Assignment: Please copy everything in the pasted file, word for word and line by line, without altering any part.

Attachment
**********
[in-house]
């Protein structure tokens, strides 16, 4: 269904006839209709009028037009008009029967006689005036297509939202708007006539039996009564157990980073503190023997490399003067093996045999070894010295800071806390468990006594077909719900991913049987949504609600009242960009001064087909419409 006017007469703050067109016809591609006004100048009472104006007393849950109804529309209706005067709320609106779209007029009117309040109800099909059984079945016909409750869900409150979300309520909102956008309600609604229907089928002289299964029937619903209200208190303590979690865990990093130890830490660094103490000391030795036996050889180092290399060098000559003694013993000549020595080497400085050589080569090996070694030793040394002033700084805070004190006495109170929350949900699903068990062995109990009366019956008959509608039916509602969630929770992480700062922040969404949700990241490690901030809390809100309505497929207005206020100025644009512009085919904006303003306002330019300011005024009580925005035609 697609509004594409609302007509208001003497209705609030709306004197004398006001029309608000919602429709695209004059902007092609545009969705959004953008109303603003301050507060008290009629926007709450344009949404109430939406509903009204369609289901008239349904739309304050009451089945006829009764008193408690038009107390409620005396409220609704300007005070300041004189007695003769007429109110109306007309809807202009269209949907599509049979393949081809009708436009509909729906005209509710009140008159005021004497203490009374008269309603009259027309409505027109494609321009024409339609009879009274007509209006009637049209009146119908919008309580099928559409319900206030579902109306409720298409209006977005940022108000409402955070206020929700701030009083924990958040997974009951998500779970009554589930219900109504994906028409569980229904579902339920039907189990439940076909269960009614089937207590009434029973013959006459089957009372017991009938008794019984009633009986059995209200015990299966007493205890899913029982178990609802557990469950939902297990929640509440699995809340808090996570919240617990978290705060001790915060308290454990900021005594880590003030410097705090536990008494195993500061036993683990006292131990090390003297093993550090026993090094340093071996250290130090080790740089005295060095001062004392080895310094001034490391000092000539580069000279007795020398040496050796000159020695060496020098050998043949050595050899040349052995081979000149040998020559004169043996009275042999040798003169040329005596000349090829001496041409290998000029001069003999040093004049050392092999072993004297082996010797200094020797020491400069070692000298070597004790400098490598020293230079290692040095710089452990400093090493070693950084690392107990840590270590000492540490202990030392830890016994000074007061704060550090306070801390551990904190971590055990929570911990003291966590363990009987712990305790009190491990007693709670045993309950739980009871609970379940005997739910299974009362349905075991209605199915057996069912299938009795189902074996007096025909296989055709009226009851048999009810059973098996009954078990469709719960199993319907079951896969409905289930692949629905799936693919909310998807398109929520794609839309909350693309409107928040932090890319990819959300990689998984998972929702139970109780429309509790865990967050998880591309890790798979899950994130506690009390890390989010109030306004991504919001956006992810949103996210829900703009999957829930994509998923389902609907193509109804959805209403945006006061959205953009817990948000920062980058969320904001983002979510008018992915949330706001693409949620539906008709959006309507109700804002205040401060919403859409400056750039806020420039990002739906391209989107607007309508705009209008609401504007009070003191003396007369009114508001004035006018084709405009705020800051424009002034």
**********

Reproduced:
[in-house]
């Protein structure tokens, strides 16, 4: 269904006839209709009028037009008009029967006689005036297509939202708007006539039996009564157990980073503190023997490399003067093996045999070894010295800071806390468990006594077909719900991913049987949504609600009242960009001064087909419409 006017007469703050067109016809591609006004100048009472104006007393849950109804529309209706005067709320609106779209007029009117309040109800099909059984079945016909409750869900409150979300309520909102956008309600609604229907089928002289299964029937619903209200208190303590979690865990990093130890830490660094103490000391030795036996050889180092290399060098000559003694013993000549020595080497400085050589080569090996070694030793040394002033700084805070004190006495109170929350949900699903068990062995109990009366019956008959509608039916509602969630929770992480700062922040969404949700990241490690901030809390809100309505497929207005206020100025644009512009085919904006303003306002330019300011005024009580925005035609 697609509004594409609302007509208001003497209705609030709306004197004398006001029309608000919602429709695209004059902007092609545009969705959004953008109303603003301050507060008290009629926007709450344009949404109430939406509903009204369609289901008239349904739309304050009451089945006829009764008193408690038009107390409620005396409220609704300007005070300041004189007695003769007429109110109306007309809807202009269209949907599509049979393949081809009708436009509909729906005209509710009140008159005021004497203490009374008269309603009259027309409505027109494609321009024409339609009879009274007509209006009637049209009146119908919008309580099928559409319900206030579902109306409720298409209006977005940022108000409402955070206020929700701030009083924990958040997974009951998500779970009554589930219900109504994906028409569980229904579902339920039907189990439940076909269960009614089937207590009434029973013959006459089957009372017991009938008794019984009633009986059995209200015990299966007493205890899913029982178990609802557990469950939902297990929640509440699995809340808090996570919240617990978290705060001790915060308290454990900021005594880590003030410097705090536990008494195993500061036993683990006292131990090390003297093993550090026993090094340093071996250290130090080790740089005295060095001062004392080895310094001034490391000092000539580069000279007795020398040496050796000159020695060496020098050998043949050595050899040349052995081979000149040998020559004169043996009275042999040798003169040329005596000349090829001496041409290998000029001069003999040093004049050392092999072993004297082996010797200094020797020491400069070692000298070597004790400098490598020293230079290692040095710089452990400093090493070693950084690392107990840590270590000492540490202990030392830890016994000074007061704060550090306070801390551990904190971590055990929570911990003291966590363990009987712990305790009190491990007693709670045993309950739980009871609970379940005997739910299974009362349905075991209605199915057996069912299938009795189902074996007096025909296989055709009226009851048999009810059973098996009954078990469709719960199993319907079951896969409905289930692949629905799936693919909310998807398109929520794609839309909350693309409107928040932090890319990819959300990689998984998972929702139970109780429309509790865990967050998880591309890790798979899950994130506690009390890390989010109030306004991504919001956006992810949103996210829900703009999957829930994509998923389902609907193509109804959805209403945006006061959205953009817990948000920062980058969320904001983002979510008018992915949330706001693409949620539906008709959006309507109700804002205040401060919403859409400056750039806020420039990002739906391209989107607007309508705009209008609401504007009070003191003396007369009114508001004035006018084709405009705020800051424009002034």